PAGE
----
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Discussion Starter · #1 ·
I've just discovered a nice hole in the centre box of my CSE exhaust sys. Local exhaust fitting outfit wants £121 to replace it in mild steel.
Long Life Exhausts quote £329 inclusive, for a complete made to measure SS system (304 stainless) from the CAT back with lifetime warranty, which sounds reasonable to me. Anyone used Long Life, any comments will be useful?
 

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Dave,

I've not used Long Life myself, but I can offer some useful comments (maybe?) about stainless exhausts...

They should be 304 grade, not 409, which can rust.

Is the entire system stainless, not just the outer? Very often the silencer internals can be of lower grade, so whilst the rest of it is still going strong, you've got to replace it because that bit is shot.

There can sometimes be a problem with fittings/tolerances but as it's a made to measure, that shouldn't be a worry.

Apart from lasting longer due to less corrosion, a replacment SS system of equal dimensions will also help power because as the inside of the tube doesn't corrode, it stays smooth and thus helps air flow.

So now all it needs is for someone to tell you if Long Life are any good! (I'm sure I've seen others on here talk about them...)

Mark
 

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Dave,

I had a hand made cat back system from Longlife fitted to my 98 Anniversary 1.5 years ago, by the Cardiff franchise, and am very pleased with it.
Also the fitting service was excellent.

They will show you all the build options, and samples of demo boxes, etc. They omit one of the two baffle boxes to help improve free flow, but it neither improved performance or increased noise levels, which is fine. (The CAT being the main restriction on the Saab exhaust system of course).

I paid £255 at that time, which was extremely competitive, and included a free courtesy car and fuel (although I paid for what I used).

No problem withh rattle or ill fitting, which must be a very rare problem as the guys are enthusiasts and fit the replacement unit to the bodywork channeling very closely. They will normally show you the finished item, fitted, whilst car on ramps, so you can be impressed with their handywork!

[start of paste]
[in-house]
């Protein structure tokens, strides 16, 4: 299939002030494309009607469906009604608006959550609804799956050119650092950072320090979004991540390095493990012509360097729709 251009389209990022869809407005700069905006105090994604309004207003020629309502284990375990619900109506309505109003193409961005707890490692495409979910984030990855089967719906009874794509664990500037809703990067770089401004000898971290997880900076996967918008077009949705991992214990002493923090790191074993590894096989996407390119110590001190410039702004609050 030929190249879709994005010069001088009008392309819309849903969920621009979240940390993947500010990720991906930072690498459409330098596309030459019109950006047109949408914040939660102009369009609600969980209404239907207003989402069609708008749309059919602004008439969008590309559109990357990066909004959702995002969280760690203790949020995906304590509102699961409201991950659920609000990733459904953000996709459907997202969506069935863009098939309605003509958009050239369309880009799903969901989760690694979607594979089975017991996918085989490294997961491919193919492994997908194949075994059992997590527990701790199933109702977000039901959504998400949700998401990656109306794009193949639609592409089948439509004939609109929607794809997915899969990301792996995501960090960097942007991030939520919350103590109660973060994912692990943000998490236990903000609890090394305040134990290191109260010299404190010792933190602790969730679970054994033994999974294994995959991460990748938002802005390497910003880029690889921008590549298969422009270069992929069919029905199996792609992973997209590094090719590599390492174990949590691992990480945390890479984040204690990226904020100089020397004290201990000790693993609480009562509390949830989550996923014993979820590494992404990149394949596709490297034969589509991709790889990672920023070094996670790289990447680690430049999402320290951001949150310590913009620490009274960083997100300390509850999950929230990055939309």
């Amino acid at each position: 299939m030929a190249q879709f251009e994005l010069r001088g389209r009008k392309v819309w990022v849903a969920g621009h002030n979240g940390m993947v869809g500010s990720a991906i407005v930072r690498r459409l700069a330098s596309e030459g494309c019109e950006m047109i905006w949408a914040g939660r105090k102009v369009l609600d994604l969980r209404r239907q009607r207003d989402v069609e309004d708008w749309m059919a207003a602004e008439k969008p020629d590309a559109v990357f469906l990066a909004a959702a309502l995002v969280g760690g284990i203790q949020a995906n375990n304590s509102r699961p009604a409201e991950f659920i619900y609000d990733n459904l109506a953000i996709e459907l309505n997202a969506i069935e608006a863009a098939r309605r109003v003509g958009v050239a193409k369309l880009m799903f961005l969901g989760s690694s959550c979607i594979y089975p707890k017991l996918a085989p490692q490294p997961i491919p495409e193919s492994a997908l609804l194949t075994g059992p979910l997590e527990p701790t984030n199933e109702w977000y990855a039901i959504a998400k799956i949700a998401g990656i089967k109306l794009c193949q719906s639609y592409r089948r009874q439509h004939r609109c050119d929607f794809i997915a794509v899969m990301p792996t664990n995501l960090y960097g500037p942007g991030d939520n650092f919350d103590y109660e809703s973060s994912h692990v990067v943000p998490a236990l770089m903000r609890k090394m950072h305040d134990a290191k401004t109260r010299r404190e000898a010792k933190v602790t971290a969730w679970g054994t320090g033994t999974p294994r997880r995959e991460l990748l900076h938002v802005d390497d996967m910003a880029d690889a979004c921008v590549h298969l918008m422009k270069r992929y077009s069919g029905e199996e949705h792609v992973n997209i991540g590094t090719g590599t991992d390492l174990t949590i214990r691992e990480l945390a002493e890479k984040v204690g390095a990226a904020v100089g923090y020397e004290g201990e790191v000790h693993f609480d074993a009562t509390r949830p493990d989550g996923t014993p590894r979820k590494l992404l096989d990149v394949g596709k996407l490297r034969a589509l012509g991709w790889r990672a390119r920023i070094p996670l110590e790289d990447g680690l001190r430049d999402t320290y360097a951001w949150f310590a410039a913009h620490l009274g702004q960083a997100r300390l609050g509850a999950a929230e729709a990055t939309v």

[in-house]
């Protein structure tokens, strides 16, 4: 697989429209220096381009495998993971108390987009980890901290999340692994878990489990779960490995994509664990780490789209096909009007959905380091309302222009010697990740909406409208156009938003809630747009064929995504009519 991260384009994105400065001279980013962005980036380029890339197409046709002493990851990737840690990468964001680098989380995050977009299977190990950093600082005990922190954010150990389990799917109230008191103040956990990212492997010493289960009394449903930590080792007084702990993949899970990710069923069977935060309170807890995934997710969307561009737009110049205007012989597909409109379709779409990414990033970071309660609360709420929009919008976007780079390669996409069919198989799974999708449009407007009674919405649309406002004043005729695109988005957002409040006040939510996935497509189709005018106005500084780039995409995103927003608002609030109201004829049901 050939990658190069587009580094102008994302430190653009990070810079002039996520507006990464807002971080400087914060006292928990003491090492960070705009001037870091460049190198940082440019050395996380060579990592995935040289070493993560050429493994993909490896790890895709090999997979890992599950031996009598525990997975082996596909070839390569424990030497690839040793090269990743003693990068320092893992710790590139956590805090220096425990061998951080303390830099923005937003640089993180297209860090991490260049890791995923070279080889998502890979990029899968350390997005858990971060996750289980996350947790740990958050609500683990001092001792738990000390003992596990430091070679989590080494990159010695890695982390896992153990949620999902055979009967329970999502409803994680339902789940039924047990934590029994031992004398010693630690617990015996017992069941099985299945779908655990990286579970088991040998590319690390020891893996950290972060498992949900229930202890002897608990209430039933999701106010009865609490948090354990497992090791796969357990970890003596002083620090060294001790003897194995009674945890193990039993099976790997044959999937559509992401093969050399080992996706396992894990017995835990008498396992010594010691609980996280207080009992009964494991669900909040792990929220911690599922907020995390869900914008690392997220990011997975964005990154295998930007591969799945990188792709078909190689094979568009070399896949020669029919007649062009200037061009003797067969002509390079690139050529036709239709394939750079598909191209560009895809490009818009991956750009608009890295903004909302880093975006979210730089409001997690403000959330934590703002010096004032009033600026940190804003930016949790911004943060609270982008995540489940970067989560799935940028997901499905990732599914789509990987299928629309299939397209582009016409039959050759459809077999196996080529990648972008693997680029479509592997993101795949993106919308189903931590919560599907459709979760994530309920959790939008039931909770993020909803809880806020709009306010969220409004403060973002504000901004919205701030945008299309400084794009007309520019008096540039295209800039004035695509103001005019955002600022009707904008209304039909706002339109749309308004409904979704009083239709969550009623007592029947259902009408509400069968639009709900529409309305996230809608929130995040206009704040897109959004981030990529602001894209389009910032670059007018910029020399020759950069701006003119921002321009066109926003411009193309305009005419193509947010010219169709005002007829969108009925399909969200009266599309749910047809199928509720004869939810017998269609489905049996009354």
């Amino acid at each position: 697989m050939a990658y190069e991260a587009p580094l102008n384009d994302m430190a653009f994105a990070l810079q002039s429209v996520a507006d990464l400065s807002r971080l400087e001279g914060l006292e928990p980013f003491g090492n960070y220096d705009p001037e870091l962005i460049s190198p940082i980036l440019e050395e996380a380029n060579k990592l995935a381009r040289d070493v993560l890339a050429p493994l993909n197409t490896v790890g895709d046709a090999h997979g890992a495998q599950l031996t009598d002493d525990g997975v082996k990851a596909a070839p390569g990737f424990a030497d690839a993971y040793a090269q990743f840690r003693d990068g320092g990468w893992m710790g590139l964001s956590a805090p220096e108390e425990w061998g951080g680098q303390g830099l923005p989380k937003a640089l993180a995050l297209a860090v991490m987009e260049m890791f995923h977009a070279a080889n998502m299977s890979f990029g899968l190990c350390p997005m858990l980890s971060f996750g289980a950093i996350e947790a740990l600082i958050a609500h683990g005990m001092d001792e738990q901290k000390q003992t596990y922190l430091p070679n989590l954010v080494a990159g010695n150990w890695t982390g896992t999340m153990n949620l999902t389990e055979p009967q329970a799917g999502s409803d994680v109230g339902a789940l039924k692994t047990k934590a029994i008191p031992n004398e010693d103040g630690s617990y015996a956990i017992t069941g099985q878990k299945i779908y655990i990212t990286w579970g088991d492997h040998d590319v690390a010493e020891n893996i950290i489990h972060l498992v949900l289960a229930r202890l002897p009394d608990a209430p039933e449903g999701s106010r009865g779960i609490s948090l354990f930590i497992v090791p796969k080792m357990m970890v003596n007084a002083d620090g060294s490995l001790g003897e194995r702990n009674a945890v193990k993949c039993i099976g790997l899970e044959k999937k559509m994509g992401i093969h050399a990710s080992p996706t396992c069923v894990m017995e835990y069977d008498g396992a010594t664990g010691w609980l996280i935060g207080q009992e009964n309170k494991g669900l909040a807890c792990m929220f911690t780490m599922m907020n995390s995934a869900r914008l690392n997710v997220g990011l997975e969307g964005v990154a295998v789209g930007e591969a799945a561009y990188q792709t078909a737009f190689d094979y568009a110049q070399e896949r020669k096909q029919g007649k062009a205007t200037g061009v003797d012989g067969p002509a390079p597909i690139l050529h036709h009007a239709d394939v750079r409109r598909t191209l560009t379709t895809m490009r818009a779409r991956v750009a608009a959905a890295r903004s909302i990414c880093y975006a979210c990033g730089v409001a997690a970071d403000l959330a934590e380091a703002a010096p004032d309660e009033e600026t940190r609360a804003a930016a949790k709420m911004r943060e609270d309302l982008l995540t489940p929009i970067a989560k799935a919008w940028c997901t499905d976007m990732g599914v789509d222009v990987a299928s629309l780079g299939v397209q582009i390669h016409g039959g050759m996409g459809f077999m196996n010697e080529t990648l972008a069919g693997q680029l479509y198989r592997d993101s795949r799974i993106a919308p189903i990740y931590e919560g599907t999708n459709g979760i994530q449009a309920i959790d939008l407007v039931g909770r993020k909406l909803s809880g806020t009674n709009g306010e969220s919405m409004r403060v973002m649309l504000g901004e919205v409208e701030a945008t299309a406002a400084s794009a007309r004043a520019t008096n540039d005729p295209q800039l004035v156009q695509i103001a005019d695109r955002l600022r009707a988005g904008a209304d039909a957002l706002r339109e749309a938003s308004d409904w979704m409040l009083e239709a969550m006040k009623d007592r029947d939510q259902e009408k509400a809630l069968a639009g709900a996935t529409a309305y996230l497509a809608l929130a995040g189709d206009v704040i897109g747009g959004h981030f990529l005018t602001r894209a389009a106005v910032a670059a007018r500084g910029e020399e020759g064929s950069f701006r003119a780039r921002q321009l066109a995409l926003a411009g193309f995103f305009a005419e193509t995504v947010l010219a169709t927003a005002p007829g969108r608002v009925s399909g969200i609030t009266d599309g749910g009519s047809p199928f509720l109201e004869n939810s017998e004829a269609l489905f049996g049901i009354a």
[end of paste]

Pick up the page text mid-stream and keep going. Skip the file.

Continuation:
Any problems, and they will fix it with the lifetime guarantee.

Terms and Conditions re Guarantee are not provided unless you ask for a set, so make sure you do for your reference.

I'd recommend it if you want to keep the car, but don't expect to see any improvement in fuel economy or performance unless you have a CAT bypass pipe fitted instead. OK on pre-93(ish) cars, otherwise an MOT failure!
 

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Originally posted by Paul D:
[qb]...unless you have a CAT bypass pipe fitted instead.  OK on pre-93(ish) cars, otherwise an MOT failure![/qb][/b]
But shurely we all make sure all our exhaust components are correctly fitted and in good working order before presenting for MOT (just like all the other bits of the car)
 

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Discussion Starter · #5 ·
Thanks for all the info. guys, they offered me a free courtesy car & the made to measure aspect is very attractive having seen some local cowboys trying to get a pre-made exhaust to fit with a precision 5lb. hammer. (not on my car)

So it looks as if it will be a day out in sunny ... Avon? (ne Gloucestershire)
Dave
 

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OK on pre-93(ish) cars, otherwise an MOT failure![/b]
Thought this was a myth? It is just that there are stricter emissions standards, and a cat is an easy way to ensure car meets them. Post-92 Car without a cat will pass MoT provided emissions are within legislated levels.
 

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Originally posted by /john:
[qb] QUOTE
OK on pre-93(ish) cars, otherwise an MOT failure![/b]
Thought this was a myth?[/qb][/b][/quote]Yes your right /john it is a myth,if a car fails the CAT test the tester has to give the vehicle a standard emisssions test and if it passes the standard test a fail cannot be issued,so even if a Catalytic converter is not present it's not an automatic fail.